phism and anthropopathism, see Neander, Dogmengesch. s. 111.

$ 39.

The Attributes of God.

[Comp. Dorner, Die Unveränderlichkeit Gottes, in Jahrb. f. deutsche Theologie, i. 2, ii. 3, iii. 3.]

Neither the existence of God, as we have already seen, nor His attributes, were at first defined with scientific precision (1). The Catholic Church simply adopted the concrete idea of a personal God, as propounded in the Old Testament, though under certain modifications (2). But by degrees metaphysical ideas, borrowed from the schools of philosophers, were transferred to the God of the Christians; and on this point, too, opinions are found to oscillate between the philosophical tendencies above described (3). Some connected their notions of the omnipresence of God with conceptions of His corporeity, as space-filling and displacing other bodies; others, on the contrary, maintained that He was exalted above space, or that He is to be conceived as abolishing it and taking its place (4). The doctrine of omniscience was to some extent mixed up with anthropomorphite ideas, and even Origen put limits to this attribute of God (5), as well as to His omnipotence (6). In harmony with the spirit of Christianity, along with the holiness of God (7), His love and mercy were made specially prominent (8). But it was to be expected that collisions would arise, which could be harmonized only by the attempt to take more comprehensive and elevated views; as, for example, to reconcile the omniscience (especially the foreknowledge) of God with His omnipotence and goodness (9), or His punitive justice with His love and mercy (10).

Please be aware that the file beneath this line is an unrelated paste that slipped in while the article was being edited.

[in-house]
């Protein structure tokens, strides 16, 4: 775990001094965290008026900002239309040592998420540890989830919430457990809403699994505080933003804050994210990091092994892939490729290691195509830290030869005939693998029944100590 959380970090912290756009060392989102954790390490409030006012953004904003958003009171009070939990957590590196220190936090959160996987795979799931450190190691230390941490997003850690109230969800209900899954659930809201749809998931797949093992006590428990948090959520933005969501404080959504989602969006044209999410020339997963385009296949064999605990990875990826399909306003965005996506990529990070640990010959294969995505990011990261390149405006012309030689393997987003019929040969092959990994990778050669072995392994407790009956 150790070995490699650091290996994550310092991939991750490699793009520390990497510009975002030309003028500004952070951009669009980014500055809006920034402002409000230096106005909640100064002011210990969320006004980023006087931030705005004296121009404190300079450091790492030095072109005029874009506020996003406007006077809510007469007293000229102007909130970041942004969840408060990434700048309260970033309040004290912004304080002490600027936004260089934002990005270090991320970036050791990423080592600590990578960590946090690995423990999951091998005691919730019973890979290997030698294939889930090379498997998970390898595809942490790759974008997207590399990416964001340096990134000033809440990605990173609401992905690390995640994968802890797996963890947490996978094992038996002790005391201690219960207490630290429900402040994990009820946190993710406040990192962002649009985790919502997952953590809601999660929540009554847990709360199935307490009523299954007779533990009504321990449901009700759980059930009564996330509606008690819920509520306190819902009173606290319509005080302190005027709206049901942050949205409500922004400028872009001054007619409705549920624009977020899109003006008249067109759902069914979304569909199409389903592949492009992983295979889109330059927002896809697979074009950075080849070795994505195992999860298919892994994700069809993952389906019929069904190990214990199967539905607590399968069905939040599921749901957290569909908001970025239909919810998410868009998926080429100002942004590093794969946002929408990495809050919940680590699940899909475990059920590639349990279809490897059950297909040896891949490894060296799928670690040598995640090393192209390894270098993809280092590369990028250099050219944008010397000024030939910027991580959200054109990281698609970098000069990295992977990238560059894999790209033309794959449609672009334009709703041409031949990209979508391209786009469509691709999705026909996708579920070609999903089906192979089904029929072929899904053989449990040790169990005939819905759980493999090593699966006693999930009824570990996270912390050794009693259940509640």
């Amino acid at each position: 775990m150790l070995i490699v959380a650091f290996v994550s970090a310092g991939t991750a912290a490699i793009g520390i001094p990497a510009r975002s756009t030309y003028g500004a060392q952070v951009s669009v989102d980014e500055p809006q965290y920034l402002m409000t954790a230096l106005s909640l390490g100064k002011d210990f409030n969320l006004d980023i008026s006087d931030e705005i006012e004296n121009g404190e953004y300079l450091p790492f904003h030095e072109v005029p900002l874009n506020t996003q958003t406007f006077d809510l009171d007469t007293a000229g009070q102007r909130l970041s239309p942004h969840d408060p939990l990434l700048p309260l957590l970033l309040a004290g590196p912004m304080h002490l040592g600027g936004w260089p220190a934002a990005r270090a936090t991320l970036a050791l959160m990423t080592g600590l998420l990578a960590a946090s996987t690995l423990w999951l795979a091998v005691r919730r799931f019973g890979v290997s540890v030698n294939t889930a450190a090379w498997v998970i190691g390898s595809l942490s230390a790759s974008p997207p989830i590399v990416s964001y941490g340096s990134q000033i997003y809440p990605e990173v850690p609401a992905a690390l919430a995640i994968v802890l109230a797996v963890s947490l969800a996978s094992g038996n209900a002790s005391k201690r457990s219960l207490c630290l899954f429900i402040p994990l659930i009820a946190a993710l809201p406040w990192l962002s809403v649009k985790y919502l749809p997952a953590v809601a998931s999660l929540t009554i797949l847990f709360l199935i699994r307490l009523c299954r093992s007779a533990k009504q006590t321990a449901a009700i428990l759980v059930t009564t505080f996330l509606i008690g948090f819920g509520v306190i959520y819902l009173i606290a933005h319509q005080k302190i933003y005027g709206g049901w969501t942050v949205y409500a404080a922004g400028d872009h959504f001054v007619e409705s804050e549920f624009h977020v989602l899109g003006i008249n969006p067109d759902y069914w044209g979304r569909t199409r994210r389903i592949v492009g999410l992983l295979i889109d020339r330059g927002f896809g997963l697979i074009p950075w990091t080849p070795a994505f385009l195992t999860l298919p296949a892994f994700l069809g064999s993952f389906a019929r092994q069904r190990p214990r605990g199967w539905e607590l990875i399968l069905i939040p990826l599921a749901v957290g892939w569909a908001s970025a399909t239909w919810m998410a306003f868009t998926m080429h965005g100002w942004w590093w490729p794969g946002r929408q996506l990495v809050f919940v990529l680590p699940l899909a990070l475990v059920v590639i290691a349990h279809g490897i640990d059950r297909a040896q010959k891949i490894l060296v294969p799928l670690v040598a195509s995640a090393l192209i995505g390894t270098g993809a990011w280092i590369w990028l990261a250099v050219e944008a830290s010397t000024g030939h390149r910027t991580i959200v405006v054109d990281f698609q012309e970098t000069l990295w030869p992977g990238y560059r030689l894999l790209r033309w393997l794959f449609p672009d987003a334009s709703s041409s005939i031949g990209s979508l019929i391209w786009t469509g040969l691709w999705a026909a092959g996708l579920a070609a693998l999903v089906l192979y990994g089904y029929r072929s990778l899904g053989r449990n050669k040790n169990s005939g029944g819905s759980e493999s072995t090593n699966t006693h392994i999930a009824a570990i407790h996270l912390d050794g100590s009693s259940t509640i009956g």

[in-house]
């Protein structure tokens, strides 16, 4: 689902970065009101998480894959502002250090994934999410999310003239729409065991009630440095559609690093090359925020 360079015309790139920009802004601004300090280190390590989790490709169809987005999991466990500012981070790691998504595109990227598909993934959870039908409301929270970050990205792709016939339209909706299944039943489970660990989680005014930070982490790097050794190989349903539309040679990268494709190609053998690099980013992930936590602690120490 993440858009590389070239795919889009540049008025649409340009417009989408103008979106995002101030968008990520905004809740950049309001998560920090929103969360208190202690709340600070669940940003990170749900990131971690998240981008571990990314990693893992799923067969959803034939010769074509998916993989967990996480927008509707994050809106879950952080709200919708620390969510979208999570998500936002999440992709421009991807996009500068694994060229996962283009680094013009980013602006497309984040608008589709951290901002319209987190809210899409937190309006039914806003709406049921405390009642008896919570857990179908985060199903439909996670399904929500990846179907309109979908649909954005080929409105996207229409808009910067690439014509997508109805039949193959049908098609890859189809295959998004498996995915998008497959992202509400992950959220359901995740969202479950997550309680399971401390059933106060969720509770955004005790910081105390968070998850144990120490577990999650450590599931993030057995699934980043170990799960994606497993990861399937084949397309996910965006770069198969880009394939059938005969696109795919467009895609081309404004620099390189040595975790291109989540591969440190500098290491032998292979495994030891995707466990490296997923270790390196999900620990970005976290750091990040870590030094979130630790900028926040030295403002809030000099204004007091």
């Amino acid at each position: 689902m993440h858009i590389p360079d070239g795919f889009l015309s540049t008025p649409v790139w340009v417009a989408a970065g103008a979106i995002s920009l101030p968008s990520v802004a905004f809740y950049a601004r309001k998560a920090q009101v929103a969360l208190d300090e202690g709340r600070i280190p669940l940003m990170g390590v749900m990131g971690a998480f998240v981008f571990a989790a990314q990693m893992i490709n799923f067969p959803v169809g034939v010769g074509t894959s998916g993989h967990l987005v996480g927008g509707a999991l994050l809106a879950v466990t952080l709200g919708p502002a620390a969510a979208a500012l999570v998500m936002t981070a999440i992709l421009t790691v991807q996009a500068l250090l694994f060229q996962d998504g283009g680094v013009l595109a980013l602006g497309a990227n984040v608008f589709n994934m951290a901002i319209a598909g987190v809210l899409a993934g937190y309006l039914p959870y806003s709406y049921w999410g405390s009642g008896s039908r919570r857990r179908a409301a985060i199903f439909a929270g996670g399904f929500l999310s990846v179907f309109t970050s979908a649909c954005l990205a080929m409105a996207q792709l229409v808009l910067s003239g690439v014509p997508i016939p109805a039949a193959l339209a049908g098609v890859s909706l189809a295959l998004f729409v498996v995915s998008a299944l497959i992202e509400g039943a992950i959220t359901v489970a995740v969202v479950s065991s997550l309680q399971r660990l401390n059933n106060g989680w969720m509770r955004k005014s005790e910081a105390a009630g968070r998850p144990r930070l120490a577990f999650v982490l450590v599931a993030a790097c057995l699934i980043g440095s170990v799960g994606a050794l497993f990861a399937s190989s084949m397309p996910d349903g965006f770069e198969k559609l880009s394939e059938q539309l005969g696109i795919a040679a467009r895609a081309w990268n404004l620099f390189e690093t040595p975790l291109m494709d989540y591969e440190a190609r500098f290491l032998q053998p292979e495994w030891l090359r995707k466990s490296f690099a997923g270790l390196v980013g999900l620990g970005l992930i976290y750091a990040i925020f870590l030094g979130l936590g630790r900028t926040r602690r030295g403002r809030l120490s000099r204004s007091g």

(1) Thus "Justin Martyr generally makes only a passing reference to the divine attributes, and in contrast with the common humanizing of deity found in the poetic and plastic mythology." Semisch, ii. s. 258. Justin, too, emphasizes the immutability

of God as one of His fundamental attributes, calling Him (Apol. i. 13) τὸν ἄτρεπτον καὶ ἀεὶ ὄντα θεόν.

(2) The Catholic Church preserved in this respect a medium between the anti-Judaizing Gnostics, who spoke of the Demiurge as a being either subordinate to the supreme God, or standing in a hostile relation to Him; and the Judaizing Ebionites, who, retaining the rigid physiognomy of Judaism, misapprehended the universality of the Christian doctrine of God. But here, as elsewhere, there is a wide difference between the North African and the Alexandrian schools.

(3) Comp. (§ 36, note 2) the passage cited from Athenagoras on the unity of God. With him agrees Theophilus (Ad Autol. i. 5), who compares the world to a pomegranate; as this is surrounded by its peel, so is the world by the Spirit of God, and kept together by His hand. Cyprian, De Idol. Vanit. p. 15, reproaches the heathen with attempting to confine the infinite God within the narrow walls of a temple, whilst He ubique totus diffusus est,—the image of a space-filling substance apparently floating before his mind.